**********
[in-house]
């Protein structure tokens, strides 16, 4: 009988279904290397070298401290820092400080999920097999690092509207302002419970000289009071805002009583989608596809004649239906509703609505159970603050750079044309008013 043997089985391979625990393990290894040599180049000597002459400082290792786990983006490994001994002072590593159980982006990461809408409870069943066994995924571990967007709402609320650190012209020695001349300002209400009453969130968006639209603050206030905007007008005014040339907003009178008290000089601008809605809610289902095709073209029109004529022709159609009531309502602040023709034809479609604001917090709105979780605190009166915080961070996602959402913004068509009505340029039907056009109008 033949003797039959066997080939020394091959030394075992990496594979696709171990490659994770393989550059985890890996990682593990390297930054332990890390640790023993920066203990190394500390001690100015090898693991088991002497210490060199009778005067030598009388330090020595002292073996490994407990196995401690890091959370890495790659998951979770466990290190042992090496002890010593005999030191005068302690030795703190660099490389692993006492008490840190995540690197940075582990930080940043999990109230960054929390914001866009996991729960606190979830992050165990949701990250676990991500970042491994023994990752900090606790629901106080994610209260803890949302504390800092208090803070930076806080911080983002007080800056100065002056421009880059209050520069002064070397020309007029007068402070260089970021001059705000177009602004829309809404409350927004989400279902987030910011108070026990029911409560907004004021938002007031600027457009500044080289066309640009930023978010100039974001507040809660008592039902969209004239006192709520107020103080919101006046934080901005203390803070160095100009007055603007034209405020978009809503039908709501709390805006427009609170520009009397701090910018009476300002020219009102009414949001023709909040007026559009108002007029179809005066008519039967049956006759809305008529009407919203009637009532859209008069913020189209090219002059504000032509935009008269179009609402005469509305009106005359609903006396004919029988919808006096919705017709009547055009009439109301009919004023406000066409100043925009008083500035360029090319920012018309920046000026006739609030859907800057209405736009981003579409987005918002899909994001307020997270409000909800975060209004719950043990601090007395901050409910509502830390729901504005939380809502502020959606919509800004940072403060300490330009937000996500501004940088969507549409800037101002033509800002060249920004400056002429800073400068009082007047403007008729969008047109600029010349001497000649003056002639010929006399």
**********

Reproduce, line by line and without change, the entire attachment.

[in-house]
């Protein structure tokens, strides 16, 4: 009988279904290397070298401290820092400080999920097999690092509207302002419970000289009071805002009583989608596809004649239906509703609505159970603050750079044309008013 043997089985391979625990393990290894040599180049000597002459400082290792786990983006490994001994002072590593159980982006990461809408409870069943066994995924571990967007709402609320650190012209020695001349300002209400009453969130968006639209603050206030905007007008005014040339907003009178008290000089601008809605809610289902095709073209029109004529022709159609009531309502602040023709034809479609604001917090709105979780605190009166915080961070996602959402913004068509009505340029039907056009109008 033949003797039959066997080939020394091959030394075992990496594979696709171990490659994770393989550059985890890996990682593990390297930054332990890390640790023993920066203990190394500390001690100015090898693991088991002497210490060199009778005067030598009388330090020595002292073996490994407990196995401690890091959370890495790659998951979770466990290190042992090496002890010593005999030191005068302690030795703190660099490389692993006492008490840190995540690197940075582990930080940043999990109230960054929390914001866009996991729960606190979830992050165990949701990250676990991500970042491994023994990752900090606790629901106080994610209260803890949302504390800092208090803070930076806080911080983002007080800056100065002056421009880059209050520069002064070397020309007029007068402070260089970021001059705000177009602004829309809404409350927004989400279902987030910011108070026990029911409560907004004021938002007031600027457009500044080289066309640009930023978010100039974001507040809660008592039902969209004239006192709520107020103080919101006046934080901005203390803070160095100009007055603007034209405020978009809503039908709501709390805006427009609170520009009397701090910018009476300002020219009102009414949001023709909040007026559009108002007029179809005066008519039967049956006759809305008529009407919203009637009532859209008069913020189209090219002059504000032509935009008269179009609402005469509305009106005359609903006396004919029988919808006096919705017709009547055009009439109301009919004023406000066409100043925009008083500035360029090319920012018309920046000026006739609030859907800057209405736009981003579409987005918002899909994001307020997270409000909800975060209004719950043990601090007395901050409910509502830390729901504005939380809502502020959606919509800004940072403060300490330009937000996500501004940088969507549409800037101002033509800002060249920004400056002429800073400068009082007047403007008729969008047109600029010349001497000649003056002639010929006399």